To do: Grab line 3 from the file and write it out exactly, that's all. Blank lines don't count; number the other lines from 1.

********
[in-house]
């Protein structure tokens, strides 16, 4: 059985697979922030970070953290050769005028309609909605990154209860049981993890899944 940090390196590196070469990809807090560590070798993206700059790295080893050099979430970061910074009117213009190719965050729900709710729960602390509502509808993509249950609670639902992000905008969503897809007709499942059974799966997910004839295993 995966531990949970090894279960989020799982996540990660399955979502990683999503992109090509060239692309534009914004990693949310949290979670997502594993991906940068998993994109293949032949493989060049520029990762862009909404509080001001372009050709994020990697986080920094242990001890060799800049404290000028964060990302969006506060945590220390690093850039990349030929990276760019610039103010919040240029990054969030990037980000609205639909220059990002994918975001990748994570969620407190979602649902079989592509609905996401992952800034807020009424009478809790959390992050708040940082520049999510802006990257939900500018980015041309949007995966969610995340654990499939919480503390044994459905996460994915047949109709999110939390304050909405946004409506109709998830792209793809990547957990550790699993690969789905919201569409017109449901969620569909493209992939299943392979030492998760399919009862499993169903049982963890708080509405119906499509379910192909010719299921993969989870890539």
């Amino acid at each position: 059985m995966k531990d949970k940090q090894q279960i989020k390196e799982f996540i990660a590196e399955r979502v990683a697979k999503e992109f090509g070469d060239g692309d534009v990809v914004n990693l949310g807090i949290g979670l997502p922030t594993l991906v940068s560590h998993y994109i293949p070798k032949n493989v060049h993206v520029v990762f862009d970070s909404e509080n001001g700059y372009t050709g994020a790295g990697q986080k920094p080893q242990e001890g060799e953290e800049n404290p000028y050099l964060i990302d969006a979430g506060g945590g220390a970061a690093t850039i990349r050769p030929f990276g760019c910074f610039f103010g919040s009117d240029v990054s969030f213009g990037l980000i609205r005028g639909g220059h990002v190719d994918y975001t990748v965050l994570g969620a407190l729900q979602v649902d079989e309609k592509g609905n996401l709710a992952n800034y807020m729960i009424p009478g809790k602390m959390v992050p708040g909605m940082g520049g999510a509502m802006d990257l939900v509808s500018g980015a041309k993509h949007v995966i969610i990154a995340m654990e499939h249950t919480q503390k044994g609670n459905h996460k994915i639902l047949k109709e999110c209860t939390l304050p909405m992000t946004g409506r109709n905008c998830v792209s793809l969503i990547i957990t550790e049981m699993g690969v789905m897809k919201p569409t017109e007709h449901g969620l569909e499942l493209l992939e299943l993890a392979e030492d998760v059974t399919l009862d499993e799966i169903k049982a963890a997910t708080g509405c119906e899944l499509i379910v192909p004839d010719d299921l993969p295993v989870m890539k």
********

């Amino acid at each position: 059985m995966k531990d949970k940090q090894q279960i989020k390196e799982f996540i990660a590196e399955r979502v990683a697979k999503e992109f090509g070469d060239g692309d534009v990809v914004n990693l949310g807090i949290g979670l997502p922030t594993l991906v940068s560590h998993y994109i293949p070798k032949n493989v060049h993206v520029v990762f862009d970070s909404e509080n001001g700059y372009t050709g994020a790295g990697q986080k920094p080893q242990e001890g060799e953290e800049n404290p000028y050099l964060i990302d969006a979430g506060g945590g220390a970061a690093t850039i990349r050769p030929f990276g760019c910074f610039f103010g919040s009117d240029v990054s969030f213009g990037l980000i609205r005028g639909g220059h990002v190719d994918y975001t990748v965050l994570g969620a407190l729900q979602v649902d079989e309609k592509g609905n996401l709710a992952n800034y807020m729960i009424p009478g809790k602390m959390v992050p708040g909605m940082g520049g999510a509502m802006d990257l939900v509808s500018g980015a041309k993509h949007v995966i969610i990154a995340m654990e499939h249950t919480q503390k044994g609670n459905h996460k994915i639902l047949k109709e999110c209860t939390l304050p909405m992000t946004g409506r109709n905008c998830v792209s793809l969503i990547i957990t550790e049981m699993g690969v789905m897809k919201p569409t017109e007709h449901g969620l569909e499942l493209l992939e299943l993890a392979e030492d998760v059974t399919l009862d499993e799966i169903k049982a963890a997910t708080g509405c119906e899944l499509i379910v192909p004839d010719d299921l993969p295993v989870m890539k």